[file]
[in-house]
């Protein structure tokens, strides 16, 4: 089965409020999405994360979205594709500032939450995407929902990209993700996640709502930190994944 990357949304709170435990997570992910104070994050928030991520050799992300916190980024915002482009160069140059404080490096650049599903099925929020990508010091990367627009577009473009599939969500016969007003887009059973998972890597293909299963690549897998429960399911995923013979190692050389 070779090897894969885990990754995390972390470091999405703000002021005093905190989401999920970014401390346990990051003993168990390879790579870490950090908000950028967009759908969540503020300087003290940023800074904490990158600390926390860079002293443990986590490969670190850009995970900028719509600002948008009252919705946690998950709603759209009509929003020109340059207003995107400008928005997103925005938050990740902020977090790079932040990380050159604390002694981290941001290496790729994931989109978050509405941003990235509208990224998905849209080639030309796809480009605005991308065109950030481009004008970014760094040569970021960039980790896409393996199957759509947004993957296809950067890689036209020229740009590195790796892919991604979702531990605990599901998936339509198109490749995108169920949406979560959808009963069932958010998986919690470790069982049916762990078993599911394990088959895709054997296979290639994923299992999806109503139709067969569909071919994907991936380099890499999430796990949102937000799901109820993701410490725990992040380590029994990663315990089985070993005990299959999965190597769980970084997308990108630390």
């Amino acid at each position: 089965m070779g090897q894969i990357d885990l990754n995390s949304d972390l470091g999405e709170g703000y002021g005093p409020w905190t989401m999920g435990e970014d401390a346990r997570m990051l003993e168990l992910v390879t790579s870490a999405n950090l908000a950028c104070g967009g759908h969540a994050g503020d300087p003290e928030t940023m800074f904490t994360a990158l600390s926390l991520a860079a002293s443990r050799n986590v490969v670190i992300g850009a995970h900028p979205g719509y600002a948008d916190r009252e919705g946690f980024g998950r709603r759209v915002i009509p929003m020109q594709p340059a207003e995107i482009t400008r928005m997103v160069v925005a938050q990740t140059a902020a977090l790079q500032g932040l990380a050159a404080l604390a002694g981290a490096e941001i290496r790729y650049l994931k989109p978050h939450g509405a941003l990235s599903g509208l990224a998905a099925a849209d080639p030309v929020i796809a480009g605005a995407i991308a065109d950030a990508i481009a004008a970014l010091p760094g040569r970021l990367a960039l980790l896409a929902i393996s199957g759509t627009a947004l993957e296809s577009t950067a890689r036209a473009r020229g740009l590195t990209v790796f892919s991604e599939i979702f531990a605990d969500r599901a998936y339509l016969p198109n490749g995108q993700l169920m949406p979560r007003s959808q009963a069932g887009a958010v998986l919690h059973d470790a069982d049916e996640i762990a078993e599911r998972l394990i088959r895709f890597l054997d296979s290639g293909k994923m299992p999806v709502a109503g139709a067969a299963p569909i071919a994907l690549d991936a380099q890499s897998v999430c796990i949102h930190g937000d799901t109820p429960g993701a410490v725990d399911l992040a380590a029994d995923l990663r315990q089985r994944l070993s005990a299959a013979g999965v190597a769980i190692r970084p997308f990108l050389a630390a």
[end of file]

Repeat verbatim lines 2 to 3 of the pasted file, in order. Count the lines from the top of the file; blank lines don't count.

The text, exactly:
């Protein structure tokens, strides 16, 4: 089965409020999405994360979205594709500032939450995407929902990209993700996640709502930190994944 990357949304709170435990997570992910104070994050928030991520050799992300916190980024915002482009160069140059404080490096650049599903099925929020990508010091990367627009577009473009599939969500016969007003887009059973998972890597293909299963690549897998429960399911995923013979190692050389 070779090897894969885990990754995390972390470091999405703000002021005093905190989401999920970014401390346990990051003993168990390879790579870490950090908000950028967009759908969540503020300087003290940023800074904490990158600390926390860079002293443990986590490969670190850009995970900028719509600002948008009252919705946690998950709603759209009509929003020109340059207003995107400008928005997103925005938050990740902020977090790079932040990380050159604390002694981290941001290496790729994931989109978050509405941003990235509208990224998905849209080639030309796809480009605005991308065109950030481009004008970014760094040569970021960039980790896409393996199957759509947004993957296809950067890689036209020229740009590195790796892919991604979702531990605990599901998936339509198109490749995108169920949406979560959808009963069932958010998986919690470790069982049916762990078993599911394990088959895709054997296979290639994923299992999806109503139709067969569909071919994907991936380099890499999430796990949102937000799901109820993701410490725990992040380590029994990663315990089985070993005990299959999965190597769980970084997308990108630390």
């Amino acid at each position: 089965m070779g090897q894969i990357d885990l990754n995390s949304d972390l470091g999405e709170g703000y002021g005093p409020w905190t989401m999920g435990e970014d401390a346990r997570m990051l003993e168990l992910v390879t790579s870490a999405n950090l908000a950028c104070g967009g759908h969540a994050g503020d300087p003290e928030t940023m800074f904490t994360a990158l600390s926390l991520a860079a002293s443990r050799n986590v490969v670190i992300g850009a995970h900028p979205g719509y600002a948008d916190r009252e919705g946690f980024g998950r709603r759209v915002i009509p929003m020109q594709p340059a207003e995107i482009t400008r928005m997103v160069v925005a938050q990740t140059a902020a977090l790079q500032g932040l990380a050159a404080l604390a002694g981290a490096e941001i290496r790729y650049l994931k989109p978050h939450g509405a941003l990235s599903g509208l990224a998905a099925a849209d080639p030309v929020i796809a480009g605005a995407i991308a065109d950030a990508i481009a004008a970014l010091p760094g040569r970021l990367a960039l980790l896409a929902i393996s199957g759509t627009a947004l993957e296809s577009t950067a890689r036209a473009r020229g740009l590195t990209v790796f892919s991604e599939i979702f531990a605990d969500r599901a998936y339509l016969p198109n490749g995108q993700l169920m949406p979560r007003s959808q009963a069932g887009a958010v998986l919690h059973d470790a069982d049916e996640i762990a078993e599911r998972l394990i088959r895709f890597l054997d296979s290639g293909k994923m299992p999806v709502a109503g139709a067969a299963p569909i071919a994907l690549d991936a380099q890499s897998v999430c796990i949102h930190g937000d799901t109820p429960g993701a410490v725990d399911l992040a380590a029994d995923l990663r315990q089985r994944l070993s005990a299959a013979g999965v190597a769980i190692r970084p997308f990108l050389a630390a």